Fort Metal Cross

Fort Metal Cross (Dixcove)

Fort Metal Cross is a historic military structure situated on a promontory in the fishing community of Infuma in Dixcove, Western Region of Ghana. Originally known as Fort Dixcove, the fort has played a significant role in the history of the Atlantic slave trade and is a testament to the trade between Europe and Africa.

In recognition of its historical significance, Fort Metal Cross was included as one of the Forts and Castles of Volta, Greater Accra, Central and Western Regions, which became a World Heritage Site in 1979. The designation recognizes the importance of the fort as a witness to the slave trade and its impact on the region’s history.


Fort Groß Friedrichsburg was constructed by Brandenburg-Prussia in 1683, approximately 15 kilometers west of Dixcove in the Brandenburger Gold Coast colony. However, the fort was not completed until the 1690s.

Under the Anglo-Dutch Gold Coast Treaty in 1868, the fort was transferred to the Dutch as part of a larger trade of forts between Britain and the Netherlands. The Dutch renamed the fort as Fort Metalen Kruis, but it was transferred back to the United Kingdom, along with the entire Dutch Gold Coast, on April 6, 1872, in accordance with the Gold Coast treaty of 1871. Despite the transfer, the Dutch name stuck, and the fort was known as Fort Metal Cross.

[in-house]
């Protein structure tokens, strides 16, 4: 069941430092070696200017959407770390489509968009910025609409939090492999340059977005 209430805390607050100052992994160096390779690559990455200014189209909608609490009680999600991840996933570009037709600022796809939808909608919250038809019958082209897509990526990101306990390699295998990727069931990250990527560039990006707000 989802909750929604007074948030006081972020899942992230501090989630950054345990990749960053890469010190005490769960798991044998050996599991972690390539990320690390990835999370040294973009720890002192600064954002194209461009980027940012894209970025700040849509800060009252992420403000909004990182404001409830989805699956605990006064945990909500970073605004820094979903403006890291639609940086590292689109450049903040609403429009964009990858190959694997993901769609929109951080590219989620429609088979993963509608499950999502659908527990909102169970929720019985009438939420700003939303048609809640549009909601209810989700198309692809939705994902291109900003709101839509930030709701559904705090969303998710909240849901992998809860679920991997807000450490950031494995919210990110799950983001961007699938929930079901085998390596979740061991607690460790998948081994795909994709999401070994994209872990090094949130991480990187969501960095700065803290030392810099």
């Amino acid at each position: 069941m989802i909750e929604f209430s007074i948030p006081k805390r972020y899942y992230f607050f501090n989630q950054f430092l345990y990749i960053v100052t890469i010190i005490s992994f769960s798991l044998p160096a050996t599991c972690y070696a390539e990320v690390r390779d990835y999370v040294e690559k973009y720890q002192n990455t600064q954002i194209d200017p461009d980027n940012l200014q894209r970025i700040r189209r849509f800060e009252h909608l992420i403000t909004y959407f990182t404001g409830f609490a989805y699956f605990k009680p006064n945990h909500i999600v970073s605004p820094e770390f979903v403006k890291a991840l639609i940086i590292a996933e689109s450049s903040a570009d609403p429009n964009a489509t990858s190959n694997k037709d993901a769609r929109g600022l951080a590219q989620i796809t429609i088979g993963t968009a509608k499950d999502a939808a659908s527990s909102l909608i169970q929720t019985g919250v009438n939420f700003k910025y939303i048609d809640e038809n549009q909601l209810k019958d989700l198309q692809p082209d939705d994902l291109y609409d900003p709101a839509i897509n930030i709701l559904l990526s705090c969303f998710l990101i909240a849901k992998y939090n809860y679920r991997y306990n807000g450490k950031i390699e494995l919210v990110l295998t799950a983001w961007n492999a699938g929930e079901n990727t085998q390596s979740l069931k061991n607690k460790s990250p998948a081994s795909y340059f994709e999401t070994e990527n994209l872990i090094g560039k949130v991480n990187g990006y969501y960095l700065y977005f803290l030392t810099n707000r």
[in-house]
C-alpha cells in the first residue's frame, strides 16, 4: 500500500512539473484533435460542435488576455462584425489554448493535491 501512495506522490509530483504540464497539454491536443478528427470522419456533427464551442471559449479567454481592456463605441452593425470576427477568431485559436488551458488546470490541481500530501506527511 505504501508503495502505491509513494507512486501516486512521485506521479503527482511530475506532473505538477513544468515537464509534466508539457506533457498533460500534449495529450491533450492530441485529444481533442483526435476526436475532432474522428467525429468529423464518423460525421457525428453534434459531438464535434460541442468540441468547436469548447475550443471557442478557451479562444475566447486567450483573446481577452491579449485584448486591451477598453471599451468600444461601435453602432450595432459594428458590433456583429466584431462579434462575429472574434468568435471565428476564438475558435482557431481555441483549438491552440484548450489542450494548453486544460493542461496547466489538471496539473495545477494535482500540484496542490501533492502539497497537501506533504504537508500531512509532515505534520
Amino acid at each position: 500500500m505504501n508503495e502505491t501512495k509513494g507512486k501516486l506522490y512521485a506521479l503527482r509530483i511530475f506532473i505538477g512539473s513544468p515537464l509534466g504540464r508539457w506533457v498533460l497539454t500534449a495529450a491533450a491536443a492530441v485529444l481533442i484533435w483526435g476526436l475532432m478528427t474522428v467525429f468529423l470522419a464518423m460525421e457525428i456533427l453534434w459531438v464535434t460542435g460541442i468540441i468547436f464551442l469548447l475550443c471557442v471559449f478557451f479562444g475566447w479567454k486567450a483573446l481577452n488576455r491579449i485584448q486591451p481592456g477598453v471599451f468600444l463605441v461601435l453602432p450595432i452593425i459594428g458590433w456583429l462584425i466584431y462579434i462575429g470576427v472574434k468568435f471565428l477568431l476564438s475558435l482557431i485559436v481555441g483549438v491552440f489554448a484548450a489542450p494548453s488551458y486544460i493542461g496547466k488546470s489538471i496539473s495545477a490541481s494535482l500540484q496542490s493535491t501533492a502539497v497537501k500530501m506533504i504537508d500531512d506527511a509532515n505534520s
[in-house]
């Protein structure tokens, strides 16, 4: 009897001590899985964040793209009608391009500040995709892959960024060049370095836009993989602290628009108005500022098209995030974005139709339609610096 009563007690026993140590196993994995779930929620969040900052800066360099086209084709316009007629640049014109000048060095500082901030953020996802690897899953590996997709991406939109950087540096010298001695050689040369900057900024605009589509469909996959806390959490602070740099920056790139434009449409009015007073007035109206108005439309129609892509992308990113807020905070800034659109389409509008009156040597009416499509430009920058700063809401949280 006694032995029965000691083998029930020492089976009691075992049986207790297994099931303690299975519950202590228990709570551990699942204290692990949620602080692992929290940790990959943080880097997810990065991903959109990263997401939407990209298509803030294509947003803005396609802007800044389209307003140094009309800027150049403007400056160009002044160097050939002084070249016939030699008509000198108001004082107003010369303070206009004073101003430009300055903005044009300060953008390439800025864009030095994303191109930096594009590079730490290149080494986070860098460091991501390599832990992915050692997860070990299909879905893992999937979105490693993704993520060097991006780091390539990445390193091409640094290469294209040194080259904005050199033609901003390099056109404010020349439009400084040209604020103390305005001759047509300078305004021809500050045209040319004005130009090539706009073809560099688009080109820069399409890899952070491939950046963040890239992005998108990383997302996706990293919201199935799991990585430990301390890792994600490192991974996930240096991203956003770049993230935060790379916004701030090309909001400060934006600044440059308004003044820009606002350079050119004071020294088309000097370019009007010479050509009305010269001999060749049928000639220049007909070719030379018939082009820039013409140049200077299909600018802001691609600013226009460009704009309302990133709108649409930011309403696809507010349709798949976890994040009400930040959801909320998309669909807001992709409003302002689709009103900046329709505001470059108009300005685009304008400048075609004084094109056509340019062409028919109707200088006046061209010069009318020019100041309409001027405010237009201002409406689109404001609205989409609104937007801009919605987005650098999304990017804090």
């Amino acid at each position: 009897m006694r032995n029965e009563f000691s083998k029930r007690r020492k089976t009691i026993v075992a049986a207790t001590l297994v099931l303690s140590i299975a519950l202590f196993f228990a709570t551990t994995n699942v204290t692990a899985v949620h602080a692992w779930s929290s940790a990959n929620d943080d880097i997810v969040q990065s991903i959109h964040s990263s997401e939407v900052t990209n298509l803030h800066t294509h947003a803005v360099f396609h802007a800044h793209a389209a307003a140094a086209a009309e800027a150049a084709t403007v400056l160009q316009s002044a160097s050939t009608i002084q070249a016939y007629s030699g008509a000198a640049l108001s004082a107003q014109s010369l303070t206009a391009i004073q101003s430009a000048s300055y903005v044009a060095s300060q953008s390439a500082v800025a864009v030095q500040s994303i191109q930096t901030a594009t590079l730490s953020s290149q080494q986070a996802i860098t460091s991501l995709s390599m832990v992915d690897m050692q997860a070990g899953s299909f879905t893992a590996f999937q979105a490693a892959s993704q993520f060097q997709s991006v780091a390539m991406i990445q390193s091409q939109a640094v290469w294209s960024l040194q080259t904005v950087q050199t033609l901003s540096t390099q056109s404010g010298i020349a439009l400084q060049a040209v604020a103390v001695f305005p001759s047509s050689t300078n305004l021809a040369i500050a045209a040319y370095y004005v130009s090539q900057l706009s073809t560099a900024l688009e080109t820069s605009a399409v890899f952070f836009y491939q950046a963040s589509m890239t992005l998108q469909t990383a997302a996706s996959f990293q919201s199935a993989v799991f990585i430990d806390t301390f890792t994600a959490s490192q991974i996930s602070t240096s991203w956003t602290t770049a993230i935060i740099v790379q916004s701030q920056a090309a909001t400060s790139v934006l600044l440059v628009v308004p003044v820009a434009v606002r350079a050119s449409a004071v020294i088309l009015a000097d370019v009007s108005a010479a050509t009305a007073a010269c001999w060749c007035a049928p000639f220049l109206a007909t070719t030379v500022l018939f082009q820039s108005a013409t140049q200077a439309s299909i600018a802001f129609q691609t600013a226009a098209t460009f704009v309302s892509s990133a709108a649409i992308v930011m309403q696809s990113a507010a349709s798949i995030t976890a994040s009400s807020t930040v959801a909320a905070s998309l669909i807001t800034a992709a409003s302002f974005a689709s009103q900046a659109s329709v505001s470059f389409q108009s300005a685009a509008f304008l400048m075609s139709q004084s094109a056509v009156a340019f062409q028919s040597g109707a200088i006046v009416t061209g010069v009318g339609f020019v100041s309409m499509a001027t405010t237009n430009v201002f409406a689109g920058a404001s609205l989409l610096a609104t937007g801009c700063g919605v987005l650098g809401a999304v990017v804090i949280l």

Author Bosman referred to the fort as ‘the fake mint of the Gold Coast’ since the gold that was mined there was predominantly impure, which meant the promise of gold was never fulfilled. The fort served as a service station for timber supply from nearby forests and for ship repairs. It also functioned as a prison for slaves during the slave trade.

In 1867, the British and Dutch agreed to exchange forts, and as a result, the Dutch became the owners of Fort Groß Friedrichsburg. However, the Dutch later sold their forts to the British, including Fort Metal Cross.

The fort has served as both a police station and a postal station in the past and is currently being leased to a private institution.

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Sophia Celestina Apenkro

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